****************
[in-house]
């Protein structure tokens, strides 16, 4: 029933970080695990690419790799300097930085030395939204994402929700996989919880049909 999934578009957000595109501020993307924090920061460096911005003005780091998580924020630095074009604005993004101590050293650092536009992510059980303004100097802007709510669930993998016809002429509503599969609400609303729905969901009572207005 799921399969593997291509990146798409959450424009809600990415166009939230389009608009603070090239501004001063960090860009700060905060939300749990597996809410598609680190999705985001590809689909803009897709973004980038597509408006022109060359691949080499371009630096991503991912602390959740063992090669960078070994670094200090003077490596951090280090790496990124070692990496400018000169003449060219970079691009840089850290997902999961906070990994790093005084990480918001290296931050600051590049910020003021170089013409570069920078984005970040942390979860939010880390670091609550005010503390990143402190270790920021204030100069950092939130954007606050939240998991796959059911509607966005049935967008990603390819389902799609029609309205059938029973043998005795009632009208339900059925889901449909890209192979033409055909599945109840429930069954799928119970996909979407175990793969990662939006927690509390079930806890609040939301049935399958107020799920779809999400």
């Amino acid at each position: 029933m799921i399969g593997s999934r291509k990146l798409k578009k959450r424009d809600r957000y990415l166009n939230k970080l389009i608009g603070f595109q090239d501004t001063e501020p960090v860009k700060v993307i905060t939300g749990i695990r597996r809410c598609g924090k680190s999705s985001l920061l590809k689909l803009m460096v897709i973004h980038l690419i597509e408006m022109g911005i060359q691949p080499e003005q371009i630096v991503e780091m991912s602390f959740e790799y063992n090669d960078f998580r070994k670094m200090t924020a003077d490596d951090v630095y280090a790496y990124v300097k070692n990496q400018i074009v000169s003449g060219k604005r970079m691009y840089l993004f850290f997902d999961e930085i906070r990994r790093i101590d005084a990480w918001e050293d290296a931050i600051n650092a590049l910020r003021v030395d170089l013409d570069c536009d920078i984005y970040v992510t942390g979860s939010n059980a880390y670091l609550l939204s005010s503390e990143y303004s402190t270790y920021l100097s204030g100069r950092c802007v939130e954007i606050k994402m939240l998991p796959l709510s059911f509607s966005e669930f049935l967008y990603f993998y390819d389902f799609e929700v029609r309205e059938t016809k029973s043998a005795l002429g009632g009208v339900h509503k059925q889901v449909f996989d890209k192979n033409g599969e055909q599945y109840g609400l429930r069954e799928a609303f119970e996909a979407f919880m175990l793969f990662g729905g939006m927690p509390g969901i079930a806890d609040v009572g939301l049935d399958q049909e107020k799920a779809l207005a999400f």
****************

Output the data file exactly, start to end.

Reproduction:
[in-house]
């Protein structure tokens, strides 16, 4: 029933970080695990690419790799300097930085030395939204994402929700996989919880049909 999934578009957000595109501020993307924090920061460096911005003005780091998580924020630095074009604005993004101590050293650092536009992510059980303004100097802007709510669930993998016809002429509503599969609400609303729905969901009572207005 799921399969593997291509990146798409959450424009809600990415166009939230389009608009603070090239501004001063960090860009700060905060939300749990597996809410598609680190999705985001590809689909803009897709973004980038597509408006022109060359691949080499371009630096991503991912602390959740063992090669960078070994670094200090003077490596951090280090790496990124070692990496400018000169003449060219970079691009840089850290997902999961906070990994790093005084990480918001290296931050600051590049910020003021170089013409570069920078984005970040942390979860939010880390670091609550005010503390990143402190270790920021204030100069950092939130954007606050939240998991796959059911509607966005049935967008990603390819389902799609029609309205059938029973043998005795009632009208339900059925889901449909890209192979033409055909599945109840429930069954799928119970996909979407175990793969990662939006927690509390079930806890609040939301049935399958107020799920779809999400």
């Amino acid at each position: 029933m799921i399969g593997s999934r291509k990146l798409k578009k959450r424009d809600r957000y990415l166009n939230k970080l389009i608009g603070f595109q090239d501004t001063e501020p960090v860009k700060v993307i905060t939300g749990i695990r597996r809410c598609g924090k680190s999705s985001l920061l590809k689909l803009m460096v897709i973004h980038l690419i597509e408006m022109g911005i060359q691949p080499e003005q371009i630096v991503e780091m991912s602390f959740e790799y063992n090669d960078f998580r070994k670094m200090t924020a003077d490596d951090v630095y280090a790496y990124v300097k070692n990496q400018i074009v000169s003449g060219k604005r970079m691009y840089l993004f850290f997902d999961e930085i906070r990994r790093i101590d005084a990480w918001e050293d290296a931050i600051n650092a590049l910020r003021v030395d170089l013409d570069c536009d920078i984005y970040v992510t942390g979860s939010n059980a880390y670091l609550l939204s005010s503390e990143y303004s402190t270790y920021l100097s204030g100069r950092c802007v939130e954007i606050k994402m939240l998991p796959l709510s059911f509607s966005e669930f049935l967008y990603f993998y390819d389902f799609e929700v029609r309205e059938t016809k029973s043998a005795l002429g009632g009208v339900h509503k059925q889901v449909f996989d890209k192979n033409g599969e055909q599945y109840g609400l429930r069954e799928a609303f119970e996909a979407f919880m175990l793969f990662g729905g939006m927690p509390g969901i079930a806890d609040v009572g939301l049935d399958q049909e107020k799920a779809l207005a999400f």